On June 17, 2005, about 0805 eastern daylight time, a Piper PA-32-300, N646RM, registered to and operated by the private pilot, collided with trees and the ground following a loss of engine power in the vicinity of Fort Myers, Florida. The personal flight was operated under the provisions of Title 14 CFR Part 91 with a visual flight rules (VFR) flight plan filed. Visual meteorological conditions prevailed. The private pilot and the two passengers received minor injuries, and the airplane sustained substantial damage. The flight departed Naples Municipal Airport, Naples, Florida, about 0745. Use your browsers 'back' function to return to synopsisReturn to Query Page
The flight was en route to Asheville, North Carolina, with VFR flight following. The pilot stated that, as the airplane was climbing between 5,000 and 6,000 feet, he heard and felt a change in the engine. He stated he the oil pressure gauge and the oil temperature gauge showed normal readings, but the engine rpm spiked briefly beyond redline then returned to a lower rpm. The pilot declared an emergency to air traffic controllers and received vectors to Southwest Florida International Airport, Fort Myers, Florida. The pilot stated he could see the airport, then "something gave in the engine, and it began to vibrate the yoke. A little further, and oil began to splatter on the windshield." The propeller continued to turn, the airplane could not maintain altitude, and the pilot glided it until it descended into trees and a swamp.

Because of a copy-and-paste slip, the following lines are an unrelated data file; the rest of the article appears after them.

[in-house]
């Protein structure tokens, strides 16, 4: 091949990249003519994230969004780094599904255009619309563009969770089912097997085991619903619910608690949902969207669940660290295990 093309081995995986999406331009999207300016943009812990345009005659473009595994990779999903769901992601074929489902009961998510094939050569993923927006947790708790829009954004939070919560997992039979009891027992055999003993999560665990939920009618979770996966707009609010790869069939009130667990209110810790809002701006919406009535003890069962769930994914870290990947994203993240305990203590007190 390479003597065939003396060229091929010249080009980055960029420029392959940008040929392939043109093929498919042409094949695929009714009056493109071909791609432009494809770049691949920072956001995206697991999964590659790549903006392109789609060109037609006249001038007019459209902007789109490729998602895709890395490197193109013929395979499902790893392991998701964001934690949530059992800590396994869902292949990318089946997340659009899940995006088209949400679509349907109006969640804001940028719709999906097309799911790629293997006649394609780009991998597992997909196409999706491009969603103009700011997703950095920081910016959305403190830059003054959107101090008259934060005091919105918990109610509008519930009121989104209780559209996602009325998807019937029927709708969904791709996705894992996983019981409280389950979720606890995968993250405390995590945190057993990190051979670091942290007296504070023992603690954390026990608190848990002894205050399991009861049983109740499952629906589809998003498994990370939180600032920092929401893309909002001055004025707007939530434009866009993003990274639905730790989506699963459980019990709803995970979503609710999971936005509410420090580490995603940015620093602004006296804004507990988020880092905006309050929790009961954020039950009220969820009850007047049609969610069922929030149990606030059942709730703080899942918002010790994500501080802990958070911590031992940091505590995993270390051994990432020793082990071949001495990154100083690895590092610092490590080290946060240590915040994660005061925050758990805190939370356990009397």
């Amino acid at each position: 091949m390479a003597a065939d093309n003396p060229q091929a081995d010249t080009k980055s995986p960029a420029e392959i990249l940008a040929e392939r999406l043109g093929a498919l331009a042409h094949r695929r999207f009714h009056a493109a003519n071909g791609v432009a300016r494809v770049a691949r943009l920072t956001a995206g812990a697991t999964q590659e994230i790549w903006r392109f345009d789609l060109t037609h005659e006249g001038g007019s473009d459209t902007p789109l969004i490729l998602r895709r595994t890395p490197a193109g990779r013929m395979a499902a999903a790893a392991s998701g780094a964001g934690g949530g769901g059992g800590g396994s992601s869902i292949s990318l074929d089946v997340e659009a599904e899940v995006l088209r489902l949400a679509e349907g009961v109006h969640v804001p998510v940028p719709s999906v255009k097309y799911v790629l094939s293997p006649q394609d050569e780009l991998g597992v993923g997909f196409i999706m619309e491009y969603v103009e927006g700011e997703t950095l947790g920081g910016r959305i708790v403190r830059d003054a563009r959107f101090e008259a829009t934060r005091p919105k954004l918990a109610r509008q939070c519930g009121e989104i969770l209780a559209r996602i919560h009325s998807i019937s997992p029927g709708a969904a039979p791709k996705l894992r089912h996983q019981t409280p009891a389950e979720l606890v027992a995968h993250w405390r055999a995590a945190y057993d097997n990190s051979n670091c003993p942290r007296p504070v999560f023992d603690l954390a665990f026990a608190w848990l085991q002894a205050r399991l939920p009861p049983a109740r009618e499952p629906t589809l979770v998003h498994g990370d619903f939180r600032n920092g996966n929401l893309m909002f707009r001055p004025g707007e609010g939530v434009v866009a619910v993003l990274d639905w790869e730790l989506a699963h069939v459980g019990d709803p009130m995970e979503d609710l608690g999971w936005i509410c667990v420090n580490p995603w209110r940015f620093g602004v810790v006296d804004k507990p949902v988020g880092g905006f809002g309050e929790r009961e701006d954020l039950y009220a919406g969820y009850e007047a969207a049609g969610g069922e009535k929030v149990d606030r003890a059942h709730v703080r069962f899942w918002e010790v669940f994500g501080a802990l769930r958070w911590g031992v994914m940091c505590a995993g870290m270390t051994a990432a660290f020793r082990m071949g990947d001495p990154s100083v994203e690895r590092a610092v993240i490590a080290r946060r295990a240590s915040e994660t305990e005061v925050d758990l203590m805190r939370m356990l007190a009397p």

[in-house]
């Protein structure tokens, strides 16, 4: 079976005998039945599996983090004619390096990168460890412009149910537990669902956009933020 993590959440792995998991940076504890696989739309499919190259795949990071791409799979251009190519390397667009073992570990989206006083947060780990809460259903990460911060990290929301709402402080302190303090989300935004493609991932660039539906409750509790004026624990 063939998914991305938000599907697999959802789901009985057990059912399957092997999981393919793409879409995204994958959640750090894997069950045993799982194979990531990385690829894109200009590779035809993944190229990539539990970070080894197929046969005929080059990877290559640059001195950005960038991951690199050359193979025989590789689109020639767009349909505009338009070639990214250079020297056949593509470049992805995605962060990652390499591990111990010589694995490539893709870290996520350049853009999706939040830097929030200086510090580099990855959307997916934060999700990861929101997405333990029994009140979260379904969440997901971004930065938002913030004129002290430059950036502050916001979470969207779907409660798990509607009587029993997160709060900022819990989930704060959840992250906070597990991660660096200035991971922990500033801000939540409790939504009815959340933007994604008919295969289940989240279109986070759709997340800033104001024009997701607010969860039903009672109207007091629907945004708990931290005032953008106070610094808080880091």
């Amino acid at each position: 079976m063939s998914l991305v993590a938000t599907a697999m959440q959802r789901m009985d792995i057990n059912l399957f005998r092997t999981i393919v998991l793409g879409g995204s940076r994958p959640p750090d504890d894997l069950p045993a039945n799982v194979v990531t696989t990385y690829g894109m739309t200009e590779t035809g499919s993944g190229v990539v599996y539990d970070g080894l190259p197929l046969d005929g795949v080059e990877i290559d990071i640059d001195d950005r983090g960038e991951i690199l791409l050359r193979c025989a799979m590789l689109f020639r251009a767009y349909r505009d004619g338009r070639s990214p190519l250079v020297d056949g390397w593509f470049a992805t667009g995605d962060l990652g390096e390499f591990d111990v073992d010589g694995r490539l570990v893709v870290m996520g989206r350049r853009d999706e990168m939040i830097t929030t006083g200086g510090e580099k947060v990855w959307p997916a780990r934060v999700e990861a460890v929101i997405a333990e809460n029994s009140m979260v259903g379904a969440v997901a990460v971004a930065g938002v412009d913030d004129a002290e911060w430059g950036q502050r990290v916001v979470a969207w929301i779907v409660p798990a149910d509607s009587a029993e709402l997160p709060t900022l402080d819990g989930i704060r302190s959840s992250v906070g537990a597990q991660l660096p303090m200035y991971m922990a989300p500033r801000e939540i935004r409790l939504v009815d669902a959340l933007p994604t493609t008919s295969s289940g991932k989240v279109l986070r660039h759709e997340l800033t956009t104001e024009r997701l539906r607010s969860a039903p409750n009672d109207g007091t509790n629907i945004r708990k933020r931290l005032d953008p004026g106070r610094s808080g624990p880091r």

Examination of the accident site revealed the airplane was on its right side in about three feet of water in a wooded swamp about one mile south of the runway 24 threshold. Both wings were separated from the airplane, engine oil was on the cowling, and cracks and a hole were on the top of the engine crankcase. Examination of the engine revealed the No. 5 connecting rod cap was separated, pieces of the rod cap and bolts were found in the engine sump, and the fracture features of the rod cap and bolts were obscured by mechanical damage. No evidence of oil leakage from any engine seals or at the propeller hub was observed.
Review of maintenance records revealed the connecting rods had been replaced during the engine's most recent major overhaul, which was completed July 13, 1992. A new McCauley propeller was installed in accordance with Supplemental Type Certificate SA433CH on April 14, 2005, and an annual inspection was completed on the same date at a tachometer reading of 3173 hours and an engine time since major overhaul of 1141.2 hours. The tachometer reading at the accident site was 3182,43. The pilot reported there were no engine anomalies during the 9 hours it accumulated since the annual inspection.
According to Lycoming Service Instruction No. 1009 AQ, the recommended time between overhaul periods for the IO-540-K1A5 engine is 2,000 hours operating time or the twelfth year, whichever occurs first.